Managing boomers, millennials and Gen Z’sAs we are learning to work and live amid a pandemic, it’s easy to forget the everyday challenges of office life. Executive search expert Debbie Goodman-Bhyat has advice for managing five different generations in one workplace.Article by Debbie Goodman-Bhyat - 04 June 2020 - Read Time: 4 min
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As more and more workers postpone retirement, whether by choice or necessity, it is not unusual to also have several generations in the same workplace who need to work in harmony, despite wildly differing life experience, attitudes, behaviours and expectations.

Now the time has come to proactively assess the impact of this and implement strategies where necessary. If not, the result will be increased dissonance between generations, workplace stress and, at its most basic level, office politics, which will impact workplace wellbeing and, ultimately, productivity. (Listen to our podcast on doing all of this and managing teams remotely.)

Boomers and Gen Z view things differently

Older generations typically have a different value system. They see short tenure and frequent moves as a lack of commitment and loyalty, and tend to rate a potential candidate’s suitability for a job based on their own values. Younger generations are more likely to change jobs every few years to achieve the things that they value highly, namely variety, breadth of scope and opportunity to try new things. When faced with increased workloads or tight deadlines, this could cause real problems.

These differences are what makes managing multigenerational teams so tricky. What’s more, the management teams that have to lead multigenerational workforces themselves are frequently made up of members with very different values and world views. This kind of incoherence can be very unsettling, and even result in toxic work cultures, which lead to reduced productivity and reduced engagement. If unchecked, it will erode a company’s culture and its bottom line.

But aren’t there more millennials in the workplace?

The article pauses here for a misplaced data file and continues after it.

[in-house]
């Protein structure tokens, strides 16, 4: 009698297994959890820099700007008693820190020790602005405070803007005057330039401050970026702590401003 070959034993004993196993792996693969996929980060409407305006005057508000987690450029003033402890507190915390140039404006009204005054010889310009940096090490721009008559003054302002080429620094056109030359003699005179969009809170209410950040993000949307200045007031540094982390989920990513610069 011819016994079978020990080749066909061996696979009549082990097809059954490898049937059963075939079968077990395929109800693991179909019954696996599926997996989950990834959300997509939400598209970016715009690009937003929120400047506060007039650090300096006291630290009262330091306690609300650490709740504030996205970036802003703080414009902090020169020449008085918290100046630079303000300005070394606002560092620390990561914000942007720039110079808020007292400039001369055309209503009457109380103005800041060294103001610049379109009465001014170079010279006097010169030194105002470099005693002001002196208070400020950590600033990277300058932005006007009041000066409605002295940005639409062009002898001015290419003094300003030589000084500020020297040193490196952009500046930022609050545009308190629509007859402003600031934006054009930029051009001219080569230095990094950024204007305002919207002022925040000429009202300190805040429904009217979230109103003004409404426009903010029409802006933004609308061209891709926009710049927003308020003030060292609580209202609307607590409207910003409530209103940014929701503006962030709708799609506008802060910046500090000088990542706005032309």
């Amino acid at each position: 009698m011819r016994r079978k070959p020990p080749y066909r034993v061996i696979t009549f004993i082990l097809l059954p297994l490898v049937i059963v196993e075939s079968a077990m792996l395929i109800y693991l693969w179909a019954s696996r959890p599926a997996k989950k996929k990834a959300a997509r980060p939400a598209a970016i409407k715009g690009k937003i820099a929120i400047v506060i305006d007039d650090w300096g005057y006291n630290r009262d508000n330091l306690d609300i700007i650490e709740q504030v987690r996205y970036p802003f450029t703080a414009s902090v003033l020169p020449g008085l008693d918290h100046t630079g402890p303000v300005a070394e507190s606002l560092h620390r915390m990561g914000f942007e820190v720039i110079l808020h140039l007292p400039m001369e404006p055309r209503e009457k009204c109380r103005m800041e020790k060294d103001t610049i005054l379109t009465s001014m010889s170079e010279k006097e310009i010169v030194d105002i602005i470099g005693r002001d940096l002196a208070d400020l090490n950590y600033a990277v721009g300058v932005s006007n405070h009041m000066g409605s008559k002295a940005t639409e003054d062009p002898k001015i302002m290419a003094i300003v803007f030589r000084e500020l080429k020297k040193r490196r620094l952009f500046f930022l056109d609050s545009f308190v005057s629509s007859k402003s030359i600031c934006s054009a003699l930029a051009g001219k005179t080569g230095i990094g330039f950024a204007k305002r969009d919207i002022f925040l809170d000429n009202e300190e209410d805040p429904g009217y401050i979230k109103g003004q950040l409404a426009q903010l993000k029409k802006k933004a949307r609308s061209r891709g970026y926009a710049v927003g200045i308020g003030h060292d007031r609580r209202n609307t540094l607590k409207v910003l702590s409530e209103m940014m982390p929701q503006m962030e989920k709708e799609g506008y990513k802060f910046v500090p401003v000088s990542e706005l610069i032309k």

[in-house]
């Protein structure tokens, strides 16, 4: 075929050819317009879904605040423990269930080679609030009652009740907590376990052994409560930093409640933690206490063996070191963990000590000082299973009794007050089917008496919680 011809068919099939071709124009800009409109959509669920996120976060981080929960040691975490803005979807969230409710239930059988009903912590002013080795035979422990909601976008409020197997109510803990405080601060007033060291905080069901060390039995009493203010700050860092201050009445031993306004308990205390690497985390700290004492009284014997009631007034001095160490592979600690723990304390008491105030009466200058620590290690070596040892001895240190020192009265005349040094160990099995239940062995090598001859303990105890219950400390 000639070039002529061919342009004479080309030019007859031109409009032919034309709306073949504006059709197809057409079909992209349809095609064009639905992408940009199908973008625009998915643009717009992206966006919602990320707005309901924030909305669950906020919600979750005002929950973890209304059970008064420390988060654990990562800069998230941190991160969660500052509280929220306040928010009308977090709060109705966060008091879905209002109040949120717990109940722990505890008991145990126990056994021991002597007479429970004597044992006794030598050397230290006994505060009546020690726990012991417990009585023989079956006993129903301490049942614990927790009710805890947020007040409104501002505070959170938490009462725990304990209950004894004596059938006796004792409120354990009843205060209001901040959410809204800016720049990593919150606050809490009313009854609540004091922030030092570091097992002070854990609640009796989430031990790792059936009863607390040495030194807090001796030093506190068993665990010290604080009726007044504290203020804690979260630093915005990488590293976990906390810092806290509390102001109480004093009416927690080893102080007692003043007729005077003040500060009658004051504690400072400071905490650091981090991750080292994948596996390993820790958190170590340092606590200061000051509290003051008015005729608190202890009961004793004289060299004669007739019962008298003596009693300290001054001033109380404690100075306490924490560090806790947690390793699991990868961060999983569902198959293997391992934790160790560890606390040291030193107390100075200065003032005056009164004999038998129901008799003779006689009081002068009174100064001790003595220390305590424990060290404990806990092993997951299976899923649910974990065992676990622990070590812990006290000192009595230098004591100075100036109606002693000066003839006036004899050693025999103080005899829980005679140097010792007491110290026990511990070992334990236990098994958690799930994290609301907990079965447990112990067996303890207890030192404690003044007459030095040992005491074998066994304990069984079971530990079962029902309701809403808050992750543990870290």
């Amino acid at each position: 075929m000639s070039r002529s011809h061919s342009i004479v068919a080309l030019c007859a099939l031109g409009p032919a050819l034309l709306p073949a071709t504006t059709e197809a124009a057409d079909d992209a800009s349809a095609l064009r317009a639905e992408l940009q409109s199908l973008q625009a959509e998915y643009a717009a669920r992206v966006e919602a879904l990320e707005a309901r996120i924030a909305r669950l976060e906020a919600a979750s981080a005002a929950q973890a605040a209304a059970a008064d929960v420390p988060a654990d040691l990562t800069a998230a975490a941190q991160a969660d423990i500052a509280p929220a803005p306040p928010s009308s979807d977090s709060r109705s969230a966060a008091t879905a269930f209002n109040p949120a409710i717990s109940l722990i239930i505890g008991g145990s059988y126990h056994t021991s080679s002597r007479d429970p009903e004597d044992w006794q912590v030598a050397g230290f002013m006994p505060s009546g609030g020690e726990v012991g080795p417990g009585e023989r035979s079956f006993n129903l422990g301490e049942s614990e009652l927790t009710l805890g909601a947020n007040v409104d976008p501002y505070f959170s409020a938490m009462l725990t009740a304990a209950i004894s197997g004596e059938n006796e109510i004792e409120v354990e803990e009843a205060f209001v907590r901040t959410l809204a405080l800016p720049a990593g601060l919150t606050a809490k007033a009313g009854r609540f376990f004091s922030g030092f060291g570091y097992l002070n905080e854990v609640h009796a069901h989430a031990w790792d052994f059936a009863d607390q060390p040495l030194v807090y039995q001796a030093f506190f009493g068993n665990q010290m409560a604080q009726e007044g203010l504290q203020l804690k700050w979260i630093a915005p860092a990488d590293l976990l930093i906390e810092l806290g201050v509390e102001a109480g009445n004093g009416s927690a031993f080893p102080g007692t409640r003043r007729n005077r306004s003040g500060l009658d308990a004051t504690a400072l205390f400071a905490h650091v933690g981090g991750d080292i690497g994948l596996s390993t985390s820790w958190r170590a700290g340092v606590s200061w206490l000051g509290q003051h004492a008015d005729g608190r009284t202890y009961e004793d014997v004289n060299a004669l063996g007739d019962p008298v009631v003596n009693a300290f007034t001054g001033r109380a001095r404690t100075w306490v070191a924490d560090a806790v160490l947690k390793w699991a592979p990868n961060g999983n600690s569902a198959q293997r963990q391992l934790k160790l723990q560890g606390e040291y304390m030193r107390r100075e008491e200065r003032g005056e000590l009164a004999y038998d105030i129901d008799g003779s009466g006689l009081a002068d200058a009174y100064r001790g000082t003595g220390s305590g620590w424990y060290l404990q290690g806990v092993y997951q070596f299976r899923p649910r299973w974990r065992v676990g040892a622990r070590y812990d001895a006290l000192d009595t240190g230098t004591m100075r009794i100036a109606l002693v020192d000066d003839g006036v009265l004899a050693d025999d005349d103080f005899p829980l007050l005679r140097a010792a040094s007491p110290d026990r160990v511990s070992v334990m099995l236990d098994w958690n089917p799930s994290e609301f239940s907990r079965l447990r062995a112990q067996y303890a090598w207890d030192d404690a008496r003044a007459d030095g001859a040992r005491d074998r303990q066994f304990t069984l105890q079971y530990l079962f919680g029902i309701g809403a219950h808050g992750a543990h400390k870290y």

While 35- to 54-year-olds still make up most new appointees and account for more than two-thirds of employment growth (67.6%), this is a significantly smaller proportion than their share of the total employment-age population, which Stats SA puts at 74.4%. Even more tellingly, Stats SA’s Q3 2019 Labour Force Survey reported that only 47.5% of 25- to 34-year-olds are employed. When it comes to 35- to 44-year-olds, the corresponding figures look slightly better: they make up 80.8% of the available workforce and 62.4% are employed.

At the beginning of 2020, the 55-65 cohort makes up about 7% of South Africa’s overall population, but about 40% of them are employed. Based on trends identified by Stats SA, this number is likely to continue rising as people in general continue working until they are much older, whether it be in permanent, formal or consulting/part-time capacities.

At the same time, the National Economic Development and Labour Council (Nedlac) expects the number of 60-plus employees to increase significantly from current levels of under five million to almost 15 million by 2060, representing a 200% increase over a 40-year period.

Why getting different generations to work together is important

The good news is that managers in South Africa are, for the most part, well positioned to deal with a multi-generational workforce because managing other kinds of diversity is already core to their working reality.

Leaders may therefore already have some experience in dealing with conflict in the workplace and, at the very least, most professionals will have a level of consciousness and awareness about issues relating to diversity.

Inter-generational issues in the workplace, however, haven’t been given as much attention and energy as other areas of difference and diversity. As a result, background friction often manifests in toxic behaviours that undermine and unfairly discriminate against others.

If the ultimate goal is a cohesive, productive environment, the strategy for managing generational diversity is nothing new. Firstly, it requires that the issue and the potential consequences are recognised. Then, the approach must be to ask questions, listen and seek to understand.

On a personal and professional level, the first step will be to recognise your own cultural or values bias when you catch yourself making judgments about someone based on their generation or age.

These days, all of us are hyperaware of our own biases and consequent judgments based on gender or racial diversity. Generational diversity is set to become the next area for serious attention.

The upside is having the best of both worlds: on the one hand, fresh ideas, innovative mindsets and new perspectives; and on the other, wisdom, maturity and insight into cause and consequence.

While South Africa is comparatively less litigious than the USA, employers shouldn’t necessarily be focusing on preventing lawsuits. Instead, they should be taking note of any toxic behaviours and attitudes that threaten company culture. This, ultimately, is part of ensuring that all employees have a healthy workplace.

Debbie Goodman-Bhyat
As the founder of Jack Hammer, Debbie Goodman-Bhyat has 20 years’ experience in helping companies find senior-level staff throughout Africa and the US.

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